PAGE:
West Coast foursome The Willowz offer songs for 'Everyone'

Sometimes it takes a while to figure out what you want to become. Fortunately for The Willowz, rock 'n' roll is a profession that allows for on-the-job training. It's taken four albums for singer/guitarist Richie James Follin and his compadres to discover their path, but with their forthcoming disc, "Everyone," the quartet seems to have hit its stride.


The Willowz story begins almost eight years ago, when Follin met bassist Jessica Anne Reynoza at a college bookstore while attending California State University in Fullerton. Still in their teens, the pair formed a garage-punk band, because, as Follin said, "We weren't very good with our instruments, and it was about all that we could play."

The Willowz with Vultures of Culture and Kaleidoscopic Carl play at 8 p.m. Monday at The Conservatory, 8911 N. Western.

While undoubtedly raw, there was something special about the group, evident even from its first releases. The act quickly won the approbation of punk stalwarts like Jello Biafra and seminal Black Flag and Circle Jerks frontman Keith Morris, and the band was courted by numerous labels. The Willowz eventually placed a couple songs from their eponymous 2003 debut in the Jim Carrey film "Eternal Sunshine of the Spotless Mind."

For clues to Follin's gift with a hook, one needs look no further than his pedigree. His mother dated Henry Rollins in high school, and played in the early-1980s girl-punk band Pep G!rlz. His stepfather, Paul Kostabi, played in several SoCal rock acts " including Youth Gone Mad, White Zombie and Psychotica " and opened for such acts as Iggy Pop and Metallica. Needless to say, the house record collection was pretty good, and Follin took it all in.

"They were both huge inspirations," he said. "In fact, the 'Z' in Willowz comes from my mom's band."

The band's follow-up, "Talk in Circles," demonstrated increasing skill and even more eclecticism, branching out into the spooky psych-inflected "Heartstrings" and the dreamy, drifting, acoustic-driven "Blind Story." By 2007's "Chautauqua," The Willowz left the garage behind for a rootsy, Americana sound inspired by The Band, if still tinged with a bit of greasy grime.

"We were tired of the garage tag and wanted, perhaps foolishly, to go in an entirely different direction. But it's hard to build a following when you keep changing the sound," Follin said.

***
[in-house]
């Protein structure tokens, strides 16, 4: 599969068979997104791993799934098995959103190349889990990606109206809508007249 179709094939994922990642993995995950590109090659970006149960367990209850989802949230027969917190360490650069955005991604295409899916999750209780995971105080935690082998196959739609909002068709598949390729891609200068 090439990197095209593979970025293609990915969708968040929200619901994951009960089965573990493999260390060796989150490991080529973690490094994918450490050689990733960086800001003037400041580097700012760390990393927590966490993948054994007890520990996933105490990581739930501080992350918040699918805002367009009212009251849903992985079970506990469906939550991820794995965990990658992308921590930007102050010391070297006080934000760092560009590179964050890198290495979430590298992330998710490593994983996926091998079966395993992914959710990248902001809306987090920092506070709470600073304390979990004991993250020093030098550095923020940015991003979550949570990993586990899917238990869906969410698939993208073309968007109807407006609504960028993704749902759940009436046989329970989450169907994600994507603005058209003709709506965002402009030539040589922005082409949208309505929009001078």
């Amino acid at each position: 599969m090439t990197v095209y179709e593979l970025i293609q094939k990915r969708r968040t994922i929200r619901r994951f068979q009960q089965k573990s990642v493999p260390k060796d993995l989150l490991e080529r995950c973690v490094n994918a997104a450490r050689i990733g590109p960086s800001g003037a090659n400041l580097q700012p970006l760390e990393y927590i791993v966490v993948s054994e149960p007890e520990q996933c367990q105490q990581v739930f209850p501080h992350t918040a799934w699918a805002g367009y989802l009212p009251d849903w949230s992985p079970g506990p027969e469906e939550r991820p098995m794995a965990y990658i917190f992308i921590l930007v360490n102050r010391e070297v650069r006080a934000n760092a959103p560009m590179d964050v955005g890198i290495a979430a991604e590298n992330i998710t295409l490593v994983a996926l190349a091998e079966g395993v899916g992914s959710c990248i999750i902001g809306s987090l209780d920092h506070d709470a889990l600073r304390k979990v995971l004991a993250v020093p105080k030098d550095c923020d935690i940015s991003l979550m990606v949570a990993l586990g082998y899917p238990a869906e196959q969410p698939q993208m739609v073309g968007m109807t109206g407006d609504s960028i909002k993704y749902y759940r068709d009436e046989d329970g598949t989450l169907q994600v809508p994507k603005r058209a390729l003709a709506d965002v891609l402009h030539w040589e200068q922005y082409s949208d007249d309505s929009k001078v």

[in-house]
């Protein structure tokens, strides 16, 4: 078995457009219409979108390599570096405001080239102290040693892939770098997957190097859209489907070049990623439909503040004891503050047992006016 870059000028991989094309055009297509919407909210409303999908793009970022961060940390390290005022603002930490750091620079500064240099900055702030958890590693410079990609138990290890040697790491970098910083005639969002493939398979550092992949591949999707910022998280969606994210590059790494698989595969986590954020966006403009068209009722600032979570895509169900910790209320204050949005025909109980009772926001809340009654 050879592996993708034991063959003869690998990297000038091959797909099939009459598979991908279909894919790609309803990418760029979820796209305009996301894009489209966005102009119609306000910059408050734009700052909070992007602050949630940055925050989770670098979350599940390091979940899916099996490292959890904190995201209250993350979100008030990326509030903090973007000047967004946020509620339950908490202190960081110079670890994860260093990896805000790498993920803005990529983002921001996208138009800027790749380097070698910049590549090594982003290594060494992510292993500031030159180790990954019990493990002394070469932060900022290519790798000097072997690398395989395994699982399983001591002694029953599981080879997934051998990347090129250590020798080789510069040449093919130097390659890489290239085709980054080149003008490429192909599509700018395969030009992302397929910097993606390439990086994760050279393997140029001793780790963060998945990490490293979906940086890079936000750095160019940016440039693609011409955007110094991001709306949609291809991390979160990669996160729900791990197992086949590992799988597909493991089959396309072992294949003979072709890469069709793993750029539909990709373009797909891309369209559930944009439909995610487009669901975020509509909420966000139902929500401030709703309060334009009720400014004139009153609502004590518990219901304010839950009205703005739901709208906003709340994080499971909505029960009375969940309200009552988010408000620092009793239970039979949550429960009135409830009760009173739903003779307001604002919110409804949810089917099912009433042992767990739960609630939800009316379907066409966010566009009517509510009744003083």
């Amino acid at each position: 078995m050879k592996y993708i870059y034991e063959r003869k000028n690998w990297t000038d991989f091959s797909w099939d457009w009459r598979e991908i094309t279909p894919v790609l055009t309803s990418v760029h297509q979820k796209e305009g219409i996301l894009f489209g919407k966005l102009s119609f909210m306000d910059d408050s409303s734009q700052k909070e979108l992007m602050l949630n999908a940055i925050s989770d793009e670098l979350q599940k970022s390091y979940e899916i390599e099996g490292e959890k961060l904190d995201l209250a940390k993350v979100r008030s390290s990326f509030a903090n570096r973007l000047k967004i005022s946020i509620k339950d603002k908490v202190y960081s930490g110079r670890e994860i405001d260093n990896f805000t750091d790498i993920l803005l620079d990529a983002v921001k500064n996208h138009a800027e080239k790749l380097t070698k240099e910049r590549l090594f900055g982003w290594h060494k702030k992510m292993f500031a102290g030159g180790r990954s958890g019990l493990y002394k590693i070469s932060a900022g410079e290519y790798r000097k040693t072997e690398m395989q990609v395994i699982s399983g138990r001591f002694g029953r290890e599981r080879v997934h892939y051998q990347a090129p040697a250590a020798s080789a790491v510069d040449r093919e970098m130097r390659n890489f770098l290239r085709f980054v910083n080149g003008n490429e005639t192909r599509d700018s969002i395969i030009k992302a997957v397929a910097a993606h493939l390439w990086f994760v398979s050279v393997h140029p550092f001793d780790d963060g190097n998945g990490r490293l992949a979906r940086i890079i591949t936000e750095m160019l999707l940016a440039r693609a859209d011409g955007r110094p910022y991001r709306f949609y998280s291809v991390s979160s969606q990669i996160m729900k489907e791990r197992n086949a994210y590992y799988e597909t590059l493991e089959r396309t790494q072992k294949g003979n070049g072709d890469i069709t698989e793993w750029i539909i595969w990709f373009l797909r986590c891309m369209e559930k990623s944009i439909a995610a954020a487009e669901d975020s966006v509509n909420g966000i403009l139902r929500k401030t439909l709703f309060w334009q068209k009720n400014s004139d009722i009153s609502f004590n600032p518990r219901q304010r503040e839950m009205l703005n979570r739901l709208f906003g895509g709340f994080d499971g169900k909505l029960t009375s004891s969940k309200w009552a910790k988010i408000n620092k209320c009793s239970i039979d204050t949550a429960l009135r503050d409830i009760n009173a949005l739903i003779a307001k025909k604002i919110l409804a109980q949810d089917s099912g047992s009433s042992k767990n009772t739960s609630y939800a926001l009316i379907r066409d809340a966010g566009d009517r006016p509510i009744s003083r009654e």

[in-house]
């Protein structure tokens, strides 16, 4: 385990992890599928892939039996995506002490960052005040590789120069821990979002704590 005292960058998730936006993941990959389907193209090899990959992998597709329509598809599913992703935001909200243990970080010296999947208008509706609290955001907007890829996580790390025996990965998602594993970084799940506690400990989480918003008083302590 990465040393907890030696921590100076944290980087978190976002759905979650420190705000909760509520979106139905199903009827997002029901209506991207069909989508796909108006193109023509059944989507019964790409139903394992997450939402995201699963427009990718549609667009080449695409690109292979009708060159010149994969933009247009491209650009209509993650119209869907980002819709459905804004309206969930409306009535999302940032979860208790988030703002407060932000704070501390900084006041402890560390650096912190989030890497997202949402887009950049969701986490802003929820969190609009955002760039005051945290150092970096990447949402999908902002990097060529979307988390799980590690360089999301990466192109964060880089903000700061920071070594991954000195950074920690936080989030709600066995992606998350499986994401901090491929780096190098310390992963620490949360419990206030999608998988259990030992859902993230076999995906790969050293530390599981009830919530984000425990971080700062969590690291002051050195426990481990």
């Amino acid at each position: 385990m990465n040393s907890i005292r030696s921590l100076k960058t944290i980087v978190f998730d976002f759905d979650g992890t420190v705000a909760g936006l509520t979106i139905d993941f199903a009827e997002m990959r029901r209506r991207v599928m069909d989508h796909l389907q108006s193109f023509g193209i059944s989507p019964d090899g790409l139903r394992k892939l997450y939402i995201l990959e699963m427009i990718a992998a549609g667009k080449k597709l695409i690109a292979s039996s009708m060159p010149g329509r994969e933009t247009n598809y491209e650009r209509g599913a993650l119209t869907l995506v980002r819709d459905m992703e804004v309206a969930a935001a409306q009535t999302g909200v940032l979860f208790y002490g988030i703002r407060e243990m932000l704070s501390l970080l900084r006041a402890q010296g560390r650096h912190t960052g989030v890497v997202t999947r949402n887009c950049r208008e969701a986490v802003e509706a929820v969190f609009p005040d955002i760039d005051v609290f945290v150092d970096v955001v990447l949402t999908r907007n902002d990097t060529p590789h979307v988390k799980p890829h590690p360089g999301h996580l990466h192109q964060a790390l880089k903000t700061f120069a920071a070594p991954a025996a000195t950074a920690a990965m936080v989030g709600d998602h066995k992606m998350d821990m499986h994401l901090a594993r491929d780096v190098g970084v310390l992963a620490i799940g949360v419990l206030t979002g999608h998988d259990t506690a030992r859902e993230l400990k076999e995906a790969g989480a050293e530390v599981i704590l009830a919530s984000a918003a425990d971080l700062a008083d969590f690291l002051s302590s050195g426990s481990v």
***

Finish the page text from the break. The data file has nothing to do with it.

The downbeat twang of "Chautauqua" evokes a feeling of wayward dislocation and heartbreak, impelled both by the band's move to New York City and the end of Follin and Reynoza's romance. Yet, The Willowz forged on.

"The band and our friendship were bigger than the relationship," he said. "But that doesn't mean there weren't some uncomfortable van rides."

Although he had songs ready for the next album, it would take 18 months and another lineup change before the group assembled to record "Everyone" with Grammy-winning producer Stuart Sikes. Follin used the downtime to return to California to record his country-psych solo debut, "Battle," and also recorded a yet-to-be-released garage-psych album with drummer Loren Humphrey under the name Barracks.

"Doing those other projects got those different sounds out of my system and allowed me focus more on what 'Everyone' should sound like," Follin said.

The result is an album that is The Willowz best effort to date, bringing its rugged, ambling charm and hooky sensibility into sharp relief. Besides consolidating the act's sonic advances, "Everyone" has Follin's best batch of songs and offers the most focused and polished recording so far. The members are so excited about the new material, they're playing the half-hour album in its entirety on the current tour, which stages 8 p.m. Monday at The Conservatory.

Follin is especially psyched to share the new songs with the denizens of Norman. Not only does he have relatives in there, but the band has performed at a nearby Catholic summer camp for several years until recently " shows he remembers fondly.

"It's been a few years, but those shows were really great," he said. "As a recovering Catholic myself, I expect the show to be even rowdier now that they're all college-aged." "Chris Parker